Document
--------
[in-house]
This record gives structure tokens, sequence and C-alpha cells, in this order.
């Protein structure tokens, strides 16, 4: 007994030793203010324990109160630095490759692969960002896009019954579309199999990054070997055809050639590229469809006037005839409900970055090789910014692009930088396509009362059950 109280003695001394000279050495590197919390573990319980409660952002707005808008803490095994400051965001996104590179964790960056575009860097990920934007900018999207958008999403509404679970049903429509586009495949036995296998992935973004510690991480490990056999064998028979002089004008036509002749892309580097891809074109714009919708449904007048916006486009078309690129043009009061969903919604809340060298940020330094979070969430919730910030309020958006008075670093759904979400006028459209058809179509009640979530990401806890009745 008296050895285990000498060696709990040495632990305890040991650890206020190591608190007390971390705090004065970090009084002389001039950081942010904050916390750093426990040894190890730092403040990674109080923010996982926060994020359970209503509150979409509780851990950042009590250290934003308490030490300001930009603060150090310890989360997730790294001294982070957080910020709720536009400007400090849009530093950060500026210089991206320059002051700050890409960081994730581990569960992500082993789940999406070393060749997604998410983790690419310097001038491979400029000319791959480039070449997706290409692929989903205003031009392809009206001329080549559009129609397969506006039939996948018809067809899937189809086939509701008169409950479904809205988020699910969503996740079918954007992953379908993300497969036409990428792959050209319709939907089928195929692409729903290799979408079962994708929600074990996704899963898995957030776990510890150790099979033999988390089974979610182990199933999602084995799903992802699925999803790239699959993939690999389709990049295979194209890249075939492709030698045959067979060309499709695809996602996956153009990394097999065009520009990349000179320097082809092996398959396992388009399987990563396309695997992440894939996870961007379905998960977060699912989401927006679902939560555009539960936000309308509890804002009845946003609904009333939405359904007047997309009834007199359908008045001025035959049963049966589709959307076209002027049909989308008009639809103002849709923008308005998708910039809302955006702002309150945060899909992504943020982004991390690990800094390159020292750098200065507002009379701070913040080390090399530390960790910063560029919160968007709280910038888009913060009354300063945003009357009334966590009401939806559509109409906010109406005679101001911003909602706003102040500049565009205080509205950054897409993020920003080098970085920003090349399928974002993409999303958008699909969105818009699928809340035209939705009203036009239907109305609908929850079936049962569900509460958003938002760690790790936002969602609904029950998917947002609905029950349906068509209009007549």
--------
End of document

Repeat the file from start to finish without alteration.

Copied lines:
[in-house]
This record gives structure tokens, sequence and C-alpha cells, in this order.
């Protein structure tokens, strides 16, 4: 007994030793203010324990109160630095490759692969960002896009019954579309199999990054070997055809050639590229469809006037005839409900970055090789910014692009930088396509009362059950 109280003695001394000279050495590197919390573990319980409660952002707005808008803490095994400051965001996104590179964790960056575009860097990920934007900018999207958008999403509404679970049903429509586009495949036995296998992935973004510690991480490990056999064998028979002089004008036509002749892309580097891809074109714009919708449904007048916006486009078309690129043009009061969903919604809340060298940020330094979070969430919730910030309020958006008075670093759904979400006028459209058809179509009640979530990401806890009745 008296050895285990000498060696709990040495632990305890040991650890206020190591608190007390971390705090004065970090009084002389001039950081942010904050916390750093426990040894190890730092403040990674109080923010996982926060994020359970209503509150979409509780851990950042009590250290934003308490030490300001930009603060150090310890989360997730790294001294982070957080910020709720536009400007400090849009530093950060500026210089991206320059002051700050890409960081994730581990569960992500082993789940999406070393060749997604998410983790690419310097001038491979400029000319791959480039070449997706290409692929989903205003031009392809009206001329080549559009129609397969506006039939996948018809067809899937189809086939509701008169409950479904809205988020699910969503996740079918954007992953379908993300497969036409990428792959050209319709939907089928195929692409729903290799979408079962994708929600074990996704899963898995957030776990510890150790099979033999988390089974979610182990199933999602084995799903992802699925999803790239699959993939690999389709990049295979194209890249075939492709030698045959067979060309499709695809996602996956153009990394097999065009520009990349000179320097082809092996398959396992388009399987990563396309695997992440894939996870961007379905998960977060699912989401927006679902939560555009539960936000309308509890804002009845946003609904009333939405359904007047997309009834007199359908008045001025035959049963049966589709959307076209002027049909989308008009639809103002849709923008308005998708910039809302955006702002309150945060899909992504943020982004991390690990800094390159020292750098200065507002009379701070913040080390090399530390960790910063560029919160968007709280910038888009913060009354300063945003009357009334966590009401939806559509109409906010109406005679101001911003909602706003102040500049565009205080509205950054897409993020920003080098970085920003090349399928974002993409999303958008699909969105818009699928809340035209939705009203036009239907109305609908929850079936049962569900509460958003938002760690790790936002969602609904029950998917947002609905029950349906068509209009007549």